My one guitar is warped and the frets thrusting out the side of the neck. It was stored in the original cardboard box for the first fifteen or so years, went into a soft bag about ten years ago, and came out (to be sold) when I "replaced" it with a secondhand acoustic-electric Nylon. It never had any problems, seems the last two years was the killer. All my guitars are stored in soft bags, more convenient than cases, space and moving around -wise. It has been a while since that guitar received strings and fingerboard maintenance (which I only learned of a few years ago, and doing Lemon Oil then), so part of it is my fault.
Humidity can be controlled in small areas with DIY solutions, making up your own humidifier/controller gadget is not difficult, once you have a suitable container and the suitable chemicals. The humidity controller is filled with a salt, all salts have an intrinsic relative humidity once saturated - they will release moisture or absorb it to try to keep that relative humidity. Of course, you will have to damp the salt when it gets dry, but living in the Congo you would probably have to dry it out in the oven every week or so... Once enclosed in a container, the "humidifier" will keep the inside at that specific relative humidity.
I still have to see how I shall do this with the soft bags I use, the long-term plan is (was) to build a cabinet with all my guitar stuff inside, which will then imply I humidify the inside of the cabinet What I think, is that keeping the acoustics zipped up in the bags helps. Well, slows the moisture loss/gain process through the years. I can do the humidifier-in-the-soundhole thing without a problem, but will that help with the neck too?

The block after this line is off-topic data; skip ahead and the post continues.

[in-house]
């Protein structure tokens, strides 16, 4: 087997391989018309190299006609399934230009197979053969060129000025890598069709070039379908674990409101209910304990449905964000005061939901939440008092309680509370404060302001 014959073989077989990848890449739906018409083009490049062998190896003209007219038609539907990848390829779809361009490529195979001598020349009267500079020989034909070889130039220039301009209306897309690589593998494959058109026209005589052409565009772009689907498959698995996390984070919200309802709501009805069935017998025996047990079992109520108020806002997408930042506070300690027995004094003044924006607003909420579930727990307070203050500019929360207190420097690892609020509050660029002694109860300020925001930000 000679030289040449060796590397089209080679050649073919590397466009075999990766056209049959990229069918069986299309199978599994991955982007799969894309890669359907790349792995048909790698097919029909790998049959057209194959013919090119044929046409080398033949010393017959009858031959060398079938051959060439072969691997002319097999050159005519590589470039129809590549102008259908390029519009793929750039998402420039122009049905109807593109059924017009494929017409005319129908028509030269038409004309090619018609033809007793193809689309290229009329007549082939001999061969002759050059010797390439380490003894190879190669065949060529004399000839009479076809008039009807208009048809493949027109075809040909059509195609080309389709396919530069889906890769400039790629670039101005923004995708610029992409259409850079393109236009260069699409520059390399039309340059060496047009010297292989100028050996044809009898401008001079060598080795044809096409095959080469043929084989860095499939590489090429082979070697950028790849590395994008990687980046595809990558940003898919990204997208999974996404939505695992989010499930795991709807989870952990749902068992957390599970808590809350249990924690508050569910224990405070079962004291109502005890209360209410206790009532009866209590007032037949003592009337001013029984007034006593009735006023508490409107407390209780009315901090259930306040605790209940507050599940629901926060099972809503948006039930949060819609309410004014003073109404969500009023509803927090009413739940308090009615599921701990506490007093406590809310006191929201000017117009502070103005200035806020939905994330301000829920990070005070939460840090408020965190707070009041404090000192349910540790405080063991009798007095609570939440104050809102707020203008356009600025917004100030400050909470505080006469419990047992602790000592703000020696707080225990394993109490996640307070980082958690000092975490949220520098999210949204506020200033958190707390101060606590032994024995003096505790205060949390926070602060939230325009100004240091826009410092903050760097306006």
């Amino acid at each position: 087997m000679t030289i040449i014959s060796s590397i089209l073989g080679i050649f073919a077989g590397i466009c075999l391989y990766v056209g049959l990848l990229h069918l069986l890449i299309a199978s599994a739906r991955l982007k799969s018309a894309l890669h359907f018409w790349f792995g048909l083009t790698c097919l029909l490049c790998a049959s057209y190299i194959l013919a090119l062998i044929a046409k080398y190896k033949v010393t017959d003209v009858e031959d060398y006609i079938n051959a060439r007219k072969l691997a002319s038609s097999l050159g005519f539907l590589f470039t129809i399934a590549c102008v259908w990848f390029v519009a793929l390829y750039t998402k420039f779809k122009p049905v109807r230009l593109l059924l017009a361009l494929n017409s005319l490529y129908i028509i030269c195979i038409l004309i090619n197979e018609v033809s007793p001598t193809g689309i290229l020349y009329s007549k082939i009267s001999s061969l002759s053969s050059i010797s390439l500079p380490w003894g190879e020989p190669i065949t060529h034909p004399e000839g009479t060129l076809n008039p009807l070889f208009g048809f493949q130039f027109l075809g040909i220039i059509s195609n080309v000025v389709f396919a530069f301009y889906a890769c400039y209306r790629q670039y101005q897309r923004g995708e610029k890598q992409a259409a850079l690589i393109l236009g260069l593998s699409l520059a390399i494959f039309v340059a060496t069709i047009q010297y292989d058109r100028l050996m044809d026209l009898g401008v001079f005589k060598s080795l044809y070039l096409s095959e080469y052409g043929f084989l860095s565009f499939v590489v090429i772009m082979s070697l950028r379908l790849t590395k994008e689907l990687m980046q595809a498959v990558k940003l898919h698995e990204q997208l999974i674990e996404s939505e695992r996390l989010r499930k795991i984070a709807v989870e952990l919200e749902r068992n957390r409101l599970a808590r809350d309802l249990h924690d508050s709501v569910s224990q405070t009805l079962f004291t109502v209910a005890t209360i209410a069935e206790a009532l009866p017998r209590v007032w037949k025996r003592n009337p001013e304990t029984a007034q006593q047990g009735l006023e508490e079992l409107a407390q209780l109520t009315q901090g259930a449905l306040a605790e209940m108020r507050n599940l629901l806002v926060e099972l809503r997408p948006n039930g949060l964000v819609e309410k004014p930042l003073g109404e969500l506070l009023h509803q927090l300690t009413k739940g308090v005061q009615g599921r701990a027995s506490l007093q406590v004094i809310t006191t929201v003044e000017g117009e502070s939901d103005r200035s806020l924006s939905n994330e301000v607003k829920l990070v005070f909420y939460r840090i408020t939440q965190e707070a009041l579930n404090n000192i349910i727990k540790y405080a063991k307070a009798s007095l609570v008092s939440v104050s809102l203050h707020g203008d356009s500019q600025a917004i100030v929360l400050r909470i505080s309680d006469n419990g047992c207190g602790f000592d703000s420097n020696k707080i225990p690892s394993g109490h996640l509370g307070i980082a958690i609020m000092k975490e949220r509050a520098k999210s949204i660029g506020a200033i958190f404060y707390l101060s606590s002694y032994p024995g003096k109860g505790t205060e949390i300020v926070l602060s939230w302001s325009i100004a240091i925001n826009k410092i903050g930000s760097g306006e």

The offended guitar was for sale (I have not convinced any of the family/friends to buy it yet, and have not advertised it), but now I shall have to try and re-humidify it before I can sell it (at a lower price than previously, now "damaged"... It even has the original plastic protection cover on the pickguard! Ah well.). One way around this problem would be to only buy "cheap" guitars, play them for a few years (seems like ten years plus of "neglect" is possible) and sell them on when the top starts to wrinkle. All the time hydrating the fretboad as one should, to avoid neck problems.
I do have an old analog hygrometer, which I calibrated using table salt, but I do not trust it. It goes up and down, but I would not say it is precise enough for my purposes. Time to invest in a digital toy.
You will have to shift some of the columns around here, but the basic info is there. Seems one should go for Magnesium Nitrate. "Johnny calls the chemist.." Yes, seeing as we all are on good terms with a pharmacist, what with sore wrists and fingers and gout and so on, it should be possible for him/her to obtain what you need.
A saturated salt solution is made up as a slushy mixture with distilled water and a chemically pure salt. Or, just enough water to thoroughly wet the crystals, not runny wet.
Saturated Salt Solution Temperature (ºC) (deg F)
0 5 10 15 20 25 30 35 40 50 60
Relative humidity (%)
Ammonium nitrate 75 70 67 64 60 53
Ammonium sulphate 82 82 82 82 81 81 81 80 80 79
Magnesium chloride 34 34 33 33 33 33 32 32 32 31 29
Magnesium nitrate 60 59 57 56 54 53 51 50 48 45
Lithium chloride 11 11 11 11 11 11 11 11 11 11 11
Potassium sulphate 99 98 98 98 98 97 97 97 96 96
Potassium nitrate 96 96 96 95 95 94 92 91 89 85
Potassium chloride 89 88 87 86 85 84 84 83 82 81 80
Potassium acetate 23 23 23 23 22
Potassium hydroxide 14 12 11 9 8 7 7 6 6 5
Sodium chloride 76 76 76 76 75 75 75 75 75 74 75
Sodium nitrite 65 64 63 62 61
Sodium dichromate 61 59 57 57 55 54 53 51 50 49 47